Overall, a somewhat light-hearted way (bearing in mind my usual genre of choice is brutal horror/comedy) to waste close to 80 minutes. Admittedly I’m not so sure about the credits scene where the children are caned, (I’m guessing it’s a common practice where the film was produced?) but that goes to show one of the cultural differences I was referring to earlier.


C’mon, there’s gotta be something here?

Have fun exploring, digging through, the piles of forgotten gems within the dusty shelves of the Dollar Stores. I know I do. Until next time, happy viewing.


Scorching the Retinas – First Love

First Love (2019)

first love poster art

Writer – Masa Nakamura
Director – Takashi Miike
Runtime – 108 minutes
Well Go USA Entertainment
Hanway Films
Recorded Picture Company

Takaschi Miike has made over one-hundred films. The “Centennial” was recently marked by his Samurai epic Immortal Blade. His work blankets many a genre, ranging from the bizarre (Visitor Q) to Crime epics (the Dead Alive trilogy, Ichi the Killer), Samurai features (overflowing with homage to the classics 13 Assassins is a must watch) to Yakuza films with many others scattered in between, one cannot seriously forget the cult hit Audition. In instances Miike’s films even veer toward the family friendly arena. First Love, the film in question here, is must definitely not of that variety (obviously parenting styles vary dramatically, let’s just say this isn’t a film I’d let my youngest lay eyes upon anytime soon).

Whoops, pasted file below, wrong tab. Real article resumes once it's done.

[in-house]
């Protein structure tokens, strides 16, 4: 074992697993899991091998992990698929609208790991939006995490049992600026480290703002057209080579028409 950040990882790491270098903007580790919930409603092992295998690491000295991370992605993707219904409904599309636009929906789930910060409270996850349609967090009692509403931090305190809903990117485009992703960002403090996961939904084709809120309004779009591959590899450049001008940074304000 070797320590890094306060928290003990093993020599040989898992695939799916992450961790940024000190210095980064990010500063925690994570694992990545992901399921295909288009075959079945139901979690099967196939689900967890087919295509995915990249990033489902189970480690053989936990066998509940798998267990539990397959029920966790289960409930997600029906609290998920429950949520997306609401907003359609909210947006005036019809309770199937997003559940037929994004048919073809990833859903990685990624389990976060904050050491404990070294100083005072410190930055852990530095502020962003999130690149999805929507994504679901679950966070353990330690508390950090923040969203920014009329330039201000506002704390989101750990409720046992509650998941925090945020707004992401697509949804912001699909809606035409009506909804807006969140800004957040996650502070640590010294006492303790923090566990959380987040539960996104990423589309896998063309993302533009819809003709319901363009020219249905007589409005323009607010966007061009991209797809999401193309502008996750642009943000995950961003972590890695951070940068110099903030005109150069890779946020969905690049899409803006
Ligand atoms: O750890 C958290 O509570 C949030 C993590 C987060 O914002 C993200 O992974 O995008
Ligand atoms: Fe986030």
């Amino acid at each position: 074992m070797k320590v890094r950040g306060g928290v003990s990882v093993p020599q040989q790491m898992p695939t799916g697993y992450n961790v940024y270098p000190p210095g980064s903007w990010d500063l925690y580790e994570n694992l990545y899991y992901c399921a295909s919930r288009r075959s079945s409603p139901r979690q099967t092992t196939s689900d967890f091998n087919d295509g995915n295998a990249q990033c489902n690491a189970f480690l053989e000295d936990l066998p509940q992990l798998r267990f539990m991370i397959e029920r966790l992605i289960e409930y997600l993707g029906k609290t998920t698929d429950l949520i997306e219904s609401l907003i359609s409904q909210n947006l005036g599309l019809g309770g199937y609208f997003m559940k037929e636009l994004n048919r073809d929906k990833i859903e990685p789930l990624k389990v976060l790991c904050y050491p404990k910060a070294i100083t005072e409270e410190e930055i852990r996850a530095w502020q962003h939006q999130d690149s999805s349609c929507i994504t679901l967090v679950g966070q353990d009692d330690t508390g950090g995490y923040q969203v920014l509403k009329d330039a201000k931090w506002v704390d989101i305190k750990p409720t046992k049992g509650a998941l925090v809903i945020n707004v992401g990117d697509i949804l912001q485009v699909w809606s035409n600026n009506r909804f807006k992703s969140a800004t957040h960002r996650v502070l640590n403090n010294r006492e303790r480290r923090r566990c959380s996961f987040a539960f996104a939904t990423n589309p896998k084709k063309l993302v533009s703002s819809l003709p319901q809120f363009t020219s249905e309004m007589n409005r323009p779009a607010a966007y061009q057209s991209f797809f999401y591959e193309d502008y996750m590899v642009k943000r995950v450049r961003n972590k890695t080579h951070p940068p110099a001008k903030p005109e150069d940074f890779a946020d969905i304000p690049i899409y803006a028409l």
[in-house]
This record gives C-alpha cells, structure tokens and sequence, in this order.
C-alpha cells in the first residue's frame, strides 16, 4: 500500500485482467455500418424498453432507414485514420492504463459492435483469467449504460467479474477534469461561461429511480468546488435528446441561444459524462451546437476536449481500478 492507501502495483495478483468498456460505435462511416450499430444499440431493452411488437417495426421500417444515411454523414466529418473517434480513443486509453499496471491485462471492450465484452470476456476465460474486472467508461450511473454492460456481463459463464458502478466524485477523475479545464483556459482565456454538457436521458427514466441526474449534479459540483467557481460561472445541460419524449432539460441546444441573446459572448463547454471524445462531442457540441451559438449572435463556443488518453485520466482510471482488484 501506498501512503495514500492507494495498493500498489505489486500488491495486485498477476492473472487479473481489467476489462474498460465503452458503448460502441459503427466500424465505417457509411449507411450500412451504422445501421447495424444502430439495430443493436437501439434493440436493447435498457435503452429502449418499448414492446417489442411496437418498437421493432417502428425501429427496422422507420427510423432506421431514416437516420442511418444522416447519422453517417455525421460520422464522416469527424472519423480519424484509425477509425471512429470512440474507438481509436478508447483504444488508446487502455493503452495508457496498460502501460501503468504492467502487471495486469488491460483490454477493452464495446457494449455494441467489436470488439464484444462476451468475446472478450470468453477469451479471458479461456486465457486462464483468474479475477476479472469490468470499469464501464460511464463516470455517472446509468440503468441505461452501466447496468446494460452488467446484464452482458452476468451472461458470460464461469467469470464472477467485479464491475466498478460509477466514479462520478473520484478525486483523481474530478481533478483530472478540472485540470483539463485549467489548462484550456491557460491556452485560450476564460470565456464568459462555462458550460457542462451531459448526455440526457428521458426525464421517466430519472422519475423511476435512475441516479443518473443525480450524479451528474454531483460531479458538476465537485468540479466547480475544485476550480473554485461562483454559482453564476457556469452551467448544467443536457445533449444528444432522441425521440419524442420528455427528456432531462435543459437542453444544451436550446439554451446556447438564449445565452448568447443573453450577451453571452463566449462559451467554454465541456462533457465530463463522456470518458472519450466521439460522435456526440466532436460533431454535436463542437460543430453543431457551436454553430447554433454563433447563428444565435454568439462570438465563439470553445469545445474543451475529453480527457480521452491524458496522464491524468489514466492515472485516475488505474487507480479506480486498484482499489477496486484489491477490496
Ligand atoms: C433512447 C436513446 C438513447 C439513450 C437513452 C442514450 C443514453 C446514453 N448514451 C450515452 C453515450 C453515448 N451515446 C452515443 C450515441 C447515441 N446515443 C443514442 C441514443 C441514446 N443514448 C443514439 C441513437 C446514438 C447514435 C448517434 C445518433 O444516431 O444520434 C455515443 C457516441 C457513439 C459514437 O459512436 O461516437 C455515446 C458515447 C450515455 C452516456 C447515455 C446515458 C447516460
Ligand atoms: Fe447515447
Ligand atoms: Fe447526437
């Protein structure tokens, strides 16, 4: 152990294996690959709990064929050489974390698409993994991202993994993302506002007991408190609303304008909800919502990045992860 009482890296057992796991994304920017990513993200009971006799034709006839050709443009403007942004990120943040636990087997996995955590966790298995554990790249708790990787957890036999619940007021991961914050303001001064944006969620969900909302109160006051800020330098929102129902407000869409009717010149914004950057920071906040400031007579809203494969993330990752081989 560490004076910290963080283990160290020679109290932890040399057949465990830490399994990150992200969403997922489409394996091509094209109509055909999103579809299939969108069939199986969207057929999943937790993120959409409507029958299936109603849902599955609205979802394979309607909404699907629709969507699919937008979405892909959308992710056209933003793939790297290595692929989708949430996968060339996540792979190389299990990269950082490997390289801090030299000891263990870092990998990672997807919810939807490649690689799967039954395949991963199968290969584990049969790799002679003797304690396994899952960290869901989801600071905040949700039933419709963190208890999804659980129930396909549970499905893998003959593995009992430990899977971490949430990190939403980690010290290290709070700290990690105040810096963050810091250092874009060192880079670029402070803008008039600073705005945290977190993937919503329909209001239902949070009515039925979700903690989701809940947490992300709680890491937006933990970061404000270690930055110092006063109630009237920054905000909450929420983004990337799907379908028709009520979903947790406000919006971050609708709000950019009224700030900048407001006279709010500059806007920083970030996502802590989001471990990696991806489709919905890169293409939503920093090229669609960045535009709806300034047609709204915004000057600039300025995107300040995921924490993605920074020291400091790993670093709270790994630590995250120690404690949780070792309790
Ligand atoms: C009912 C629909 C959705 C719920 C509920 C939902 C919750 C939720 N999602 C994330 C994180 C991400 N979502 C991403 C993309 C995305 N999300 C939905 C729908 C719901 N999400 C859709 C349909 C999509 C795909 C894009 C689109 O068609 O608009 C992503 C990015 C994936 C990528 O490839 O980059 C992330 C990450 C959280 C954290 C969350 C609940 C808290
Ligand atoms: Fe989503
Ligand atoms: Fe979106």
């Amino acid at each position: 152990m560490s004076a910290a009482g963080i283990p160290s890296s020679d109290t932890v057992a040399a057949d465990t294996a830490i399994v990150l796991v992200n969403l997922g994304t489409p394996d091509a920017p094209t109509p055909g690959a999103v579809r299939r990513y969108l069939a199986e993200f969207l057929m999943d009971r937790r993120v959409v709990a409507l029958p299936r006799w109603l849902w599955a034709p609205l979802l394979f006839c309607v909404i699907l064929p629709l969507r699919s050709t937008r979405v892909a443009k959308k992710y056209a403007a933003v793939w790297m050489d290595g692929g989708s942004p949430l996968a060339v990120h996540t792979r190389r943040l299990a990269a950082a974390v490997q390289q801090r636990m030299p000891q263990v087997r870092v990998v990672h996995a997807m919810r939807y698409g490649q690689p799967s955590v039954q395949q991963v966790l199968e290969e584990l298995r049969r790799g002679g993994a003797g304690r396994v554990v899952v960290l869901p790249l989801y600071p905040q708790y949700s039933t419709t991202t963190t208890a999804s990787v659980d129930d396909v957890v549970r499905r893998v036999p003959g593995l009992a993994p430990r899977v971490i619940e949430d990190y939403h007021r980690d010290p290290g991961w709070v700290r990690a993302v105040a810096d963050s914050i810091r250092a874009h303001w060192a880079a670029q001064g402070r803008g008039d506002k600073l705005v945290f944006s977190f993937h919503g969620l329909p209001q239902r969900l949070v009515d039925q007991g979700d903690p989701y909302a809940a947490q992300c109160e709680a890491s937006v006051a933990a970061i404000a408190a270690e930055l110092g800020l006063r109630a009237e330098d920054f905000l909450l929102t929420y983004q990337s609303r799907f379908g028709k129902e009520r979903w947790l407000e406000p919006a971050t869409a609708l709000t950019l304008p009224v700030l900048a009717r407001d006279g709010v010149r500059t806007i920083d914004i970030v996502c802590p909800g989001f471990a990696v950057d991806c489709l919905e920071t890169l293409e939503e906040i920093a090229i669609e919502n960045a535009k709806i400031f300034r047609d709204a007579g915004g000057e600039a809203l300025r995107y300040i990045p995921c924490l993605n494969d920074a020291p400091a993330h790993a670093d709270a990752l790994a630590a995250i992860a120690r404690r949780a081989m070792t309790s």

(Trailer courtesy of Well Go USA Entertainment)